Day one of Everett, WA’s now long-running music event Fisherman’s Village Festival was an opportunity for festival organizers to set an eclectic tone and show off the city’s burgeoning downtown district.
The two “main” days of the festival will be located at a space centered around Scuttlebutt Brewing just south of the city’s main train station.
The 10 sets of the Thursday night festival kickoff instead took place in the historic core of this midsized Pacific Northwest city near Seattle. The quieter venue was Schack Arts Center, which played host to The Porters, Molly Parden and Laura Veirs. Around the corner was the Black Lab Gallery, which was the location to see King Mammoth, Oliver Elf Party, Sleepover Club and the Wimps. The third and smallest venue was the coffee shop Narrative, where Sylvi, Supersparkle and Valley Maker played.
The night began at the Schack Arts Center, where visitors could sit in fold-out chairs among the galleries and sculptures on display.
Molly Perdon and her small backing band – which included a lap steel player and a guitarist playing a Telecaster, giving her set a warm, comforting tone. Much of the subject matter involved the tensions of interpersonal relationships.
She truly hit her stride with the mid-set run of “The Gambler,” “Kentucky, I” and “Seasons of Love.” Each song showcased her emotional lyricism and her band’s chemistry and musicianship.
After the relatively sterile environs of Schack, the next venue was a total 180 flip. Black Lab Gallery is a small space with art, coffee and adult beverages. Here, the scene was a little more punk rock.
The first band we were able to catch at the Black Lab was local Everett, WA based King Mammoth. This rock group laid down some thick, psychedelic grooves, with lead singer Jesse Schmidt at-times channeling Jim Morrison in his vocal delivery. While many heavy psych bands tend to sound monotonous from song to song, King Mammoth’s set was dynamic, one minute offering up a slow burn, the next chugging away with keyboardist Owen Mayo stealing the show.
After King Mammoth, it was back to Schack for the night’s biggest name, folk singer Laura Veirs. She performed along with her longtime performing partner Alex Guy. Veirs is also a resident of the Pacific Northwest, hailing from Portland, OR. She said she had driven up to Everett earlier in the day, picking up Guy in Seattle on her way to the gig.
While Guy’s main instrument was the violin and Veirs’ the acoustic guitar, they occasionally switched things around, taking turns performing on the keyboard set up at the rear of the stage. About halfway through the set, Veirs turned to Guy, recalling that in around 20 years performing together, they’d never played Everett, WA.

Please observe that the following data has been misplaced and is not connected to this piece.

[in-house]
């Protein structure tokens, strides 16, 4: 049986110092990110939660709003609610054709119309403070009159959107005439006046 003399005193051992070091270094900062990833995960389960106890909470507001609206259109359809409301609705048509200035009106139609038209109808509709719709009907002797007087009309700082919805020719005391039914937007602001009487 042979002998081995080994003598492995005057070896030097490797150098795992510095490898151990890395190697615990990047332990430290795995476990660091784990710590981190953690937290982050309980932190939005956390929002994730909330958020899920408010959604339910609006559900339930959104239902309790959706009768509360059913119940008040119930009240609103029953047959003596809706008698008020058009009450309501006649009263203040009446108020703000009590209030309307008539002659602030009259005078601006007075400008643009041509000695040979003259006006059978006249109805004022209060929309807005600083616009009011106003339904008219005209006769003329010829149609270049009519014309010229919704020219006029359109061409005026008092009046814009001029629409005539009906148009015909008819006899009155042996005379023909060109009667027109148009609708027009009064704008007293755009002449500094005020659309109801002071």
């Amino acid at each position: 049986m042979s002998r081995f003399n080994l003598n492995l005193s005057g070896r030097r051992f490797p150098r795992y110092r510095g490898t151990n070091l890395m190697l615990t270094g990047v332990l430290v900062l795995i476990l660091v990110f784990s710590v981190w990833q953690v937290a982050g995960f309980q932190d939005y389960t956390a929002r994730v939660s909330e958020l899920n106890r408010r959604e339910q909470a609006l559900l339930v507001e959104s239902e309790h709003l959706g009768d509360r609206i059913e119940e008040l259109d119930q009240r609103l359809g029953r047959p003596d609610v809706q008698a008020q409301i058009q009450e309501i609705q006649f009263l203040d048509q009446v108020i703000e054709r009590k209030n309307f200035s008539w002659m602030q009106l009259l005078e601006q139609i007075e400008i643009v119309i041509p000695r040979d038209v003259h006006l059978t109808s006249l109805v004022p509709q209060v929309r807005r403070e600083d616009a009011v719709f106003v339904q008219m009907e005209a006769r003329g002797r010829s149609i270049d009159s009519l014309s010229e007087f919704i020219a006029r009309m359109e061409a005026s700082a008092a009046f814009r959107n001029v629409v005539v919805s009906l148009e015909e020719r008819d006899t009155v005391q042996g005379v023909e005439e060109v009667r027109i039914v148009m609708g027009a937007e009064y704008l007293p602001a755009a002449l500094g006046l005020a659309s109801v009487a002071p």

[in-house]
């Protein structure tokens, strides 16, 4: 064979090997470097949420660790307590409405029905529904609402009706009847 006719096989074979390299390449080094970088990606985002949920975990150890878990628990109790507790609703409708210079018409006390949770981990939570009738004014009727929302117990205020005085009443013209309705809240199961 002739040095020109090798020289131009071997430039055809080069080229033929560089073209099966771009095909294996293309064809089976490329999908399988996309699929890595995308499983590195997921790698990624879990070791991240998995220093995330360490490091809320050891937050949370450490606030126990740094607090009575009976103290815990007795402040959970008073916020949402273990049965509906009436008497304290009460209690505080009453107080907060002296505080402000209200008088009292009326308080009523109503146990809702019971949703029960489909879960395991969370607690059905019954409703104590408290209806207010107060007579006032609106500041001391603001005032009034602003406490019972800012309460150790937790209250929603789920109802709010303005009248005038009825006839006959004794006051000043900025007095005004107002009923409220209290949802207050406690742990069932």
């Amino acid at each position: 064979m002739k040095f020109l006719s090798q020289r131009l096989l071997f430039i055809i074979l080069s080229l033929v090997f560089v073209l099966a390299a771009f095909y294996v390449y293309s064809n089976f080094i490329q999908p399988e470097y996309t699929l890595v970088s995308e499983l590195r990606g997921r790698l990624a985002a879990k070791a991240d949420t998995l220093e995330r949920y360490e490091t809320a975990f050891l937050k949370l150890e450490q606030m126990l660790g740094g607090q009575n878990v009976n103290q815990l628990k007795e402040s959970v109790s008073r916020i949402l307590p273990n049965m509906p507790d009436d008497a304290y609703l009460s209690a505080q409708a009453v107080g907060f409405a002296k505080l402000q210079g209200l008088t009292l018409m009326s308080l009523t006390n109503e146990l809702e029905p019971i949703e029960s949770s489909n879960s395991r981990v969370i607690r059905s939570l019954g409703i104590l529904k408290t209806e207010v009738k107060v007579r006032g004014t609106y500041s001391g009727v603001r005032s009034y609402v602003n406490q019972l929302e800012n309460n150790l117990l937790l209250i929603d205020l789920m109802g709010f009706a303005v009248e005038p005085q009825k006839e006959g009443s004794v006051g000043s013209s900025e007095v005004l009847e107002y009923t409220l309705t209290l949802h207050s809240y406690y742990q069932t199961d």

Standouts from the two included “Sun Song” from 2013’s Warp & Weft, “Carol Kaye” (including a modified lyric to reference Everett, WA), “Seven Falls” and “White Cherry.”
While for some, especially those at Schack, each venue was more of its own mini-festival. But as the night progressed (and the rain grew more steady and drenching), things began to feel a bit more like a cohesive festival. Wristband holders ran along the appropriately-named Wetmore Ave. between the Black Lab and Narrative, trying to catch at least a little bit of every band’s set.
Narrative, a small but clearly hip coffee shop played host to Valley Maker, the alternative folk project of Austin Crane. His sounds split the difference somewhere between Bright Eyes and Kurt Vile. The band played songs from his latest LP, the Frenchkiss Records debut Rhododendron as well as his most recent single “Supernatural.”
Finally, it was back to the Black Lab for the final two sets of the evening. And what incredible sets they were. For fans of punk rock, Sleepover Club and Wimps usually provided the highlight of the night, testing the integrity of the laminate floors as punk kids moshed around in the tiny confines of the gallery/cafe.
Sleepover Club are a local three-piece who play a spazzy brand of punk rock that straddles the line between sloppiness and cohesion on every single one of their songs. It’s a talent that hasn’t really been replicated since Mika Miko broke up and the Clavin sisters formed Bleached. They may be relatively unknown right now, but keep an eye out for this exciting young band.
Portland punks Wimps closed out the night. The band lineup is drummer Dave Ramm, guitarist Rachel Ratner, and bassist Matt Nyce. Ratner and Nyce traded off vocals on “Trip Around the Sun” (an unhappy birthday song) and an exuberant rendition of “Other People’s Pizza,” which made the crowd go nuts.
Here’s looking forward to the first true day of the festival which will take place near Everett Station on the cities East Side. If the gallery and cafe based kick off is any indication it should be a great one.